When I say “pioneers,” what picture comes to mind? The Oregon Trail? Covered wagons on a dusty plain? Maybe it’s an old and equally dusty western movie? Well — what about Illinois?
Maybe you’re like me and learned your earliest history in an Oregon schoolhouse. That’s where Lewis and Clark were the heroes, Sacagawea was a queen, and we were told to be very proud of our ancestor pioneers — pioneers who braved it all to settle in the West.
Imagine my surprise, while visiting along the Mississippi River a couple of summers ago, to hear a museum docent at the Black Hawk State Historic Site in Illinois say, “When our pioneer settlers arrived here in the 1820s … .” But, of course! How could I be so blind? They had pioneers, too.
At the museum, I learned more about the Black Hawk War than I ever had. I also saw the death mask of Chief Black Hawk, the Sauk leader, who led the fight against white settlers who were taking tribal land and forcing Black Hawk’s people west across the Mississippi.
Returning home, I discovered one person resting in the Jacksonville Cemetery who had been a volunteer soldier in that war, and eventually he came to Oregon.
Daniel Newcomb was born in Kentucky in 1804 and, as a young man, moved to what would become Decatur, Illinois. At the outbreak of the Black Hawk War in 1832, Daniel volunteered as a mounted ranger with Captain William Warnick’s company. Warnick was friends with Abraham Lincoln, who was a captain of another volunteer company. Neither company ever fought with the Indians.
In 1846, Daniel again volunteered to fight, this time in the Mexican War. He was elected captain of a company in the 4th Illinois Regiment of volunteers. The regiment’s commander was Col. Edward Baker, also a close friend of Lincoln who, in 1860, would become one of Oregon’s senators. Baker successfully led his regiments against the Mexican Army, first at the coastal city of Veracruz and then at Cerro Gordo. It was the first direct clash between Mexican General Santa Ana and the American forces.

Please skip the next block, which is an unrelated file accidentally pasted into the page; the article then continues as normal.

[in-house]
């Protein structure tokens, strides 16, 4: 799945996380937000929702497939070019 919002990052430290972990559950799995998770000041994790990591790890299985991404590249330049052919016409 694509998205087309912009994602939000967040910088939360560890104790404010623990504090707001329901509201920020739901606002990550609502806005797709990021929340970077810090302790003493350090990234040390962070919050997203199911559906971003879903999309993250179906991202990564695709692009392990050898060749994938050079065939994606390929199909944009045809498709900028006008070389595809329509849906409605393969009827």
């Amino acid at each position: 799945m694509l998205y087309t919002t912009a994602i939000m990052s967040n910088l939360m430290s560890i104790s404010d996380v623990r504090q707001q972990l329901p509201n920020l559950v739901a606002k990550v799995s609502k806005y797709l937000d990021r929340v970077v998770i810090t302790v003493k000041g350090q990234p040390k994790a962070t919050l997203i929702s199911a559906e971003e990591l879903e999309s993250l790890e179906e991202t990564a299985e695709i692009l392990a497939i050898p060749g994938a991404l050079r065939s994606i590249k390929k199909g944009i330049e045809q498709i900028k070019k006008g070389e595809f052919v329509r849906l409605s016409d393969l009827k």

In 1852, Daniel left Illinois for Oregon, leading a wagon train over the Applegate Trail. His granddaughter said Indians attacked the caravan and Daniel negotiated a truce, believing “he was crossing their territory and should pay his way with cattle instead of fighting.” That gesture didn’t stop Daniel from fighting in the 1855 Rogue River Indian War. He had moved from the Corvallis area to Southern Oregon in 1853.
With Oregon statehood approaching in 1859, Daniel was part of the delegation from Southern Oregon to the Constitutional Convention. There he voted for slavery for Oregon. He had to strongly deny rumors at home that he actually favored a Free State. Oregon voters refused slavery, but banned free blacks from living in the state.
In quick succession, Daniel was appointed State Brigadier General and also Indian agent at the Siletz Reservation, but with the election of Abraham Lincoln, Daniel, a Democrat, lost both positions. He returned to private life with his large family, living near Williams.
After losing his wife at the end of 1863, his health began to decline. In March 1867, pioneer Daniel Newcomb died.
Writer Bill Miller is the author of “History Snoopin’,”a collection of his previous history columns and stories. Reach him at firstname.lastname@example.org or WilliamMMiller.com.